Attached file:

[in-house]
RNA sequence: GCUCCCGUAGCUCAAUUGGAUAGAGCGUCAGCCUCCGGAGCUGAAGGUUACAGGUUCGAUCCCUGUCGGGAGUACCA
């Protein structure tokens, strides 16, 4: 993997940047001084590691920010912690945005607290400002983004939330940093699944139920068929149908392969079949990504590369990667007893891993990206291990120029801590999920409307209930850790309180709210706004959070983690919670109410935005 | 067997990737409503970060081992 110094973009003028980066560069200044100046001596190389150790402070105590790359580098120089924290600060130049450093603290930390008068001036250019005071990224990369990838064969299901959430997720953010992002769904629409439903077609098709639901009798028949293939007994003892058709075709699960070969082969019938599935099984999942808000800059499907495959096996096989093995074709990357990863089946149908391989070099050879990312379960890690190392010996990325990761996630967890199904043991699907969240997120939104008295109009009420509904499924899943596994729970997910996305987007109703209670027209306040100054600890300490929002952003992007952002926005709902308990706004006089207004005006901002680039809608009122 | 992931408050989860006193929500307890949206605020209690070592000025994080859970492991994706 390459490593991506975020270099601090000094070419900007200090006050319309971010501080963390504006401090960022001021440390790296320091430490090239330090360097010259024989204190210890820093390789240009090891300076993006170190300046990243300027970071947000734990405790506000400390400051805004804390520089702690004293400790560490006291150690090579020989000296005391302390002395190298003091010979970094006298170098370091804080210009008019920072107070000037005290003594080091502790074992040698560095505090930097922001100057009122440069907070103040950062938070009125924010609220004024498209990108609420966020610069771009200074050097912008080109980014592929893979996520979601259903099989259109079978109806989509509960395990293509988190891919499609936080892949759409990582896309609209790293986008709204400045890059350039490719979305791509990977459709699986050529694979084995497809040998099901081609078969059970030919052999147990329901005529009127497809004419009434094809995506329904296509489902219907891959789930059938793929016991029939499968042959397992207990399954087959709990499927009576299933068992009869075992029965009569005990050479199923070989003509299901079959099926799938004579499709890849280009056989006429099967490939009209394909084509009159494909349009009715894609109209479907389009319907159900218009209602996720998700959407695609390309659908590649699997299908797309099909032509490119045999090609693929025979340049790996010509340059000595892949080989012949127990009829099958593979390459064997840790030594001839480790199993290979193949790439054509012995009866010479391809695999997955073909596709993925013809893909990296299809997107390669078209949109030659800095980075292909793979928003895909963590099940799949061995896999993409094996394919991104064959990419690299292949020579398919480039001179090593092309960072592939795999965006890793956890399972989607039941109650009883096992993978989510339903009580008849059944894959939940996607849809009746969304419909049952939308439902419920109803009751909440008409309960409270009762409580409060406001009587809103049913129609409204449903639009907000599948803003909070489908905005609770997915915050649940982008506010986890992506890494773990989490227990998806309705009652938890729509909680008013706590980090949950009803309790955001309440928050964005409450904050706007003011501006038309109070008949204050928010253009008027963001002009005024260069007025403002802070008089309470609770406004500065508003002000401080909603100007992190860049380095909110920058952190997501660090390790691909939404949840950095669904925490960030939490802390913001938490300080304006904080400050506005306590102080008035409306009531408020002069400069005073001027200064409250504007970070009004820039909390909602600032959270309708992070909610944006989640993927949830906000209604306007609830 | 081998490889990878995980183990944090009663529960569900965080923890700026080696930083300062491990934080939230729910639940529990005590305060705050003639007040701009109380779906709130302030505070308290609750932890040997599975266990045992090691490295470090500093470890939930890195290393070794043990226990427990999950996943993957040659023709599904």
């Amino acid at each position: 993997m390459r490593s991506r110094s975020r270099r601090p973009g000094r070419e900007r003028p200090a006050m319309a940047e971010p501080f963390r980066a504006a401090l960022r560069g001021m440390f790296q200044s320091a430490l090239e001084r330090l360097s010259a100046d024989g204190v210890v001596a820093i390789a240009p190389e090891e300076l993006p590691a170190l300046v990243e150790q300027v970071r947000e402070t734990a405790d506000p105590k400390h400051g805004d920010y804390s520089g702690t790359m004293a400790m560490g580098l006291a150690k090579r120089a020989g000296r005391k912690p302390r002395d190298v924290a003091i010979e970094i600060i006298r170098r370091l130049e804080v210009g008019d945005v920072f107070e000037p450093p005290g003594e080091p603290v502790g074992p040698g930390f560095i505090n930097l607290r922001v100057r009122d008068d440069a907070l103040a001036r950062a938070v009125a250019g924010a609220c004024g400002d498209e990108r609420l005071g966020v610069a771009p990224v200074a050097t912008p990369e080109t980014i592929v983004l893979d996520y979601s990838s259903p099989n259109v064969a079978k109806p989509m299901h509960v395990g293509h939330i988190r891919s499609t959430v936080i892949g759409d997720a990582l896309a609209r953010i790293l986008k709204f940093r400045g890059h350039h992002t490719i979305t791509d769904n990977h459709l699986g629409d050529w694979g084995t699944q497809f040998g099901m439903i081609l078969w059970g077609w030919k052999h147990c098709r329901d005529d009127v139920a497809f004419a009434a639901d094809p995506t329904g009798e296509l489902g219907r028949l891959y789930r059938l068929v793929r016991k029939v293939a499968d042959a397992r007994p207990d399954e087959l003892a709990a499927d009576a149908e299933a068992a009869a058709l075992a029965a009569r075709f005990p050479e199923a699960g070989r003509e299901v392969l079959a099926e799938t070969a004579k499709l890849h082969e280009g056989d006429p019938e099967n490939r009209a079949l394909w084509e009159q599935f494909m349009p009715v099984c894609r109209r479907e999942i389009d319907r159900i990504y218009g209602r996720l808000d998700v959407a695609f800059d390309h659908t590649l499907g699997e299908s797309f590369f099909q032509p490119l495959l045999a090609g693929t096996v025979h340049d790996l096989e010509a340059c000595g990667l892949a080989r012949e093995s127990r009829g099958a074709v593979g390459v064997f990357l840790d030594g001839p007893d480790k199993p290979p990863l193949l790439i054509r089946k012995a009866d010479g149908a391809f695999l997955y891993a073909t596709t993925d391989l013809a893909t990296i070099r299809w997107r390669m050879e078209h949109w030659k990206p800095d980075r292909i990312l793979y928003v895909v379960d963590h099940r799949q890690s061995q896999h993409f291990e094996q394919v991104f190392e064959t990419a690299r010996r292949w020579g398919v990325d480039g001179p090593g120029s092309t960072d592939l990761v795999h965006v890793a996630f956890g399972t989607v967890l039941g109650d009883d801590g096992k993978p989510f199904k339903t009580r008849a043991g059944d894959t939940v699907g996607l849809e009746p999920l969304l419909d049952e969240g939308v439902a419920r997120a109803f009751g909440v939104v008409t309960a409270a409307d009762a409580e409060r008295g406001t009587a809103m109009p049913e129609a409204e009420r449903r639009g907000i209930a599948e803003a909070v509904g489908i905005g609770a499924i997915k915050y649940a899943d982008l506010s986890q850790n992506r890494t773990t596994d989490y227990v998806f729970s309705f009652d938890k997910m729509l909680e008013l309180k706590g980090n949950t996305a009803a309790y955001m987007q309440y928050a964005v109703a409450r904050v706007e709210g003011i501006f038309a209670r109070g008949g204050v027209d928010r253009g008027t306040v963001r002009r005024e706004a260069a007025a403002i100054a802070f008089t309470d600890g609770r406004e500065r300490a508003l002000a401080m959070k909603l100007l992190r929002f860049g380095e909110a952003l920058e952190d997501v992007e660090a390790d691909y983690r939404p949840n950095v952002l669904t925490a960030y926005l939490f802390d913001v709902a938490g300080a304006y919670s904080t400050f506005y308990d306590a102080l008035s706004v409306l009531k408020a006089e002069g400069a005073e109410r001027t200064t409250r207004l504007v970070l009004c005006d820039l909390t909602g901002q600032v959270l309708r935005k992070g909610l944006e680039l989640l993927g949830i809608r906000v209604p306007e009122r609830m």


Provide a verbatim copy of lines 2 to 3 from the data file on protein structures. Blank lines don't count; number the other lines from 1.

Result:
RNA sequence: GCUCCCGUAGCUCAAUUGGAUAGAGCGUCAGCCUCCGGAGCUGAAGGUUACAGGUUCGAUCCCUGUCGGGAGUACCA
């Protein structure tokens, strides 16, 4: 993997940047001084590691920010912690945005607290400002983004939330940093699944139920068929149908392969079949990504590369990667007893891993990206291990120029801590999920409307209930850790309180709210706004959070983690919670109410935005 | 067997990737409503970060081992 110094973009003028980066560069200044100046001596190389150790402070105590790359580098120089924290600060130049450093603290930390008068001036250019005071990224990369990838064969299901959430997720953010992002769904629409439903077609098709639901009798028949293939007994003892058709075709699960070969082969019938599935099984999942808000800059499907495959096996096989093995074709990357990863089946149908391989070099050879990312379960890690190392010996990325990761996630967890199904043991699907969240997120939104008295109009009420509904499924899943596994729970997910996305987007109703209670027209306040100054600890300490929002952003992007952002926005709902308990706004006089207004005006901002680039809608009122 | 992931408050989860006193929500307890949206605020209690070592000025994080859970492991994706 390459490593991506975020270099601090000094070419900007200090006050319309971010501080963390504006401090960022001021440390790296320091430490090239330090360097010259024989204190210890820093390789240009090891300076993006170190300046990243300027970071947000734990405790506000400390400051805004804390520089702690004293400790560490006291150690090579020989000296005391302390002395190298003091010979970094006298170098370091804080210009008019920072107070000037005290003594080091502790074992040698560095505090930097922001100057009122440069907070103040950062938070009125924010609220004024498209990108609420966020610069771009200074050097912008080109980014592929893979996520979601259903099989259109079978109806989509509960395990293509988190891919499609936080892949759409990582896309609209790293986008709204400045890059350039490719979305791509990977459709699986050529694979084995497809040998099901081609078969059970030919052999147990329901005529009127497809004419009434094809995506329904296509489902219907891959789930059938793929016991029939499968042959397992207990399954087959709990499927009576299933068992009869075992029965009569005990050479199923070989003509299901079959099926799938004579499709890849280009056989006429099967490939009209394909084509009159494909349009009715894609109209479907389009319907159900218009209602996720998700959407695609390309659908590649699997299908797309099909032509490119045999090609693929025979340049790996010509340059000595892949080989012949127990009829099958593979390459064997840790030594001839480790199993290979193949790439054509012995009866010479391809695999997955073909596709993925013809893909990296299809997107390669078209949109030659800095980075292909793979928003895909963590099940799949061995896999993409094996394919991104064959990419690299292949020579398919480039001179090593092309960072592939795999965006890793956890399972989607039941109650009883096992993978989510339903009580008849059944894959939940996607849809009746969304419909049952939308439902419920109803009751909440008409309960409270009762409580409060406001009587809103049913129609409204449903639009907000599948803003909070489908905005609770997915915050649940982008506010986890992506890494773990989490227990998806309705009652938890729509909680008013706590980090949950009803309790955001309440928050964005409450904050706007003011501006038309109070008949204050928010253009008027963001002009005024260069007025403002802070008089309470609770406004500065508003002000401080909603100007992190860049380095909110920058952190997501660090390790691909939404949840950095669904925490960030939490802390913001938490300080304006904080400050506005306590102080008035409306009531408020002069400069005073001027200064409250504007970070009004820039909390909602600032959270309708992070909610944006989640993927949830906000209604306007609830 | 081998490889990878995980183990944090009663529960569900965080923890700026080696930083300062491990934080939230729910639940529990005590305060705050003639007040701009109380779906709130302030505070308290609750932890040997599975266990045992090691490295470090500093470890939930890195290393070794043990226990427990999950996943993957040659023709599904």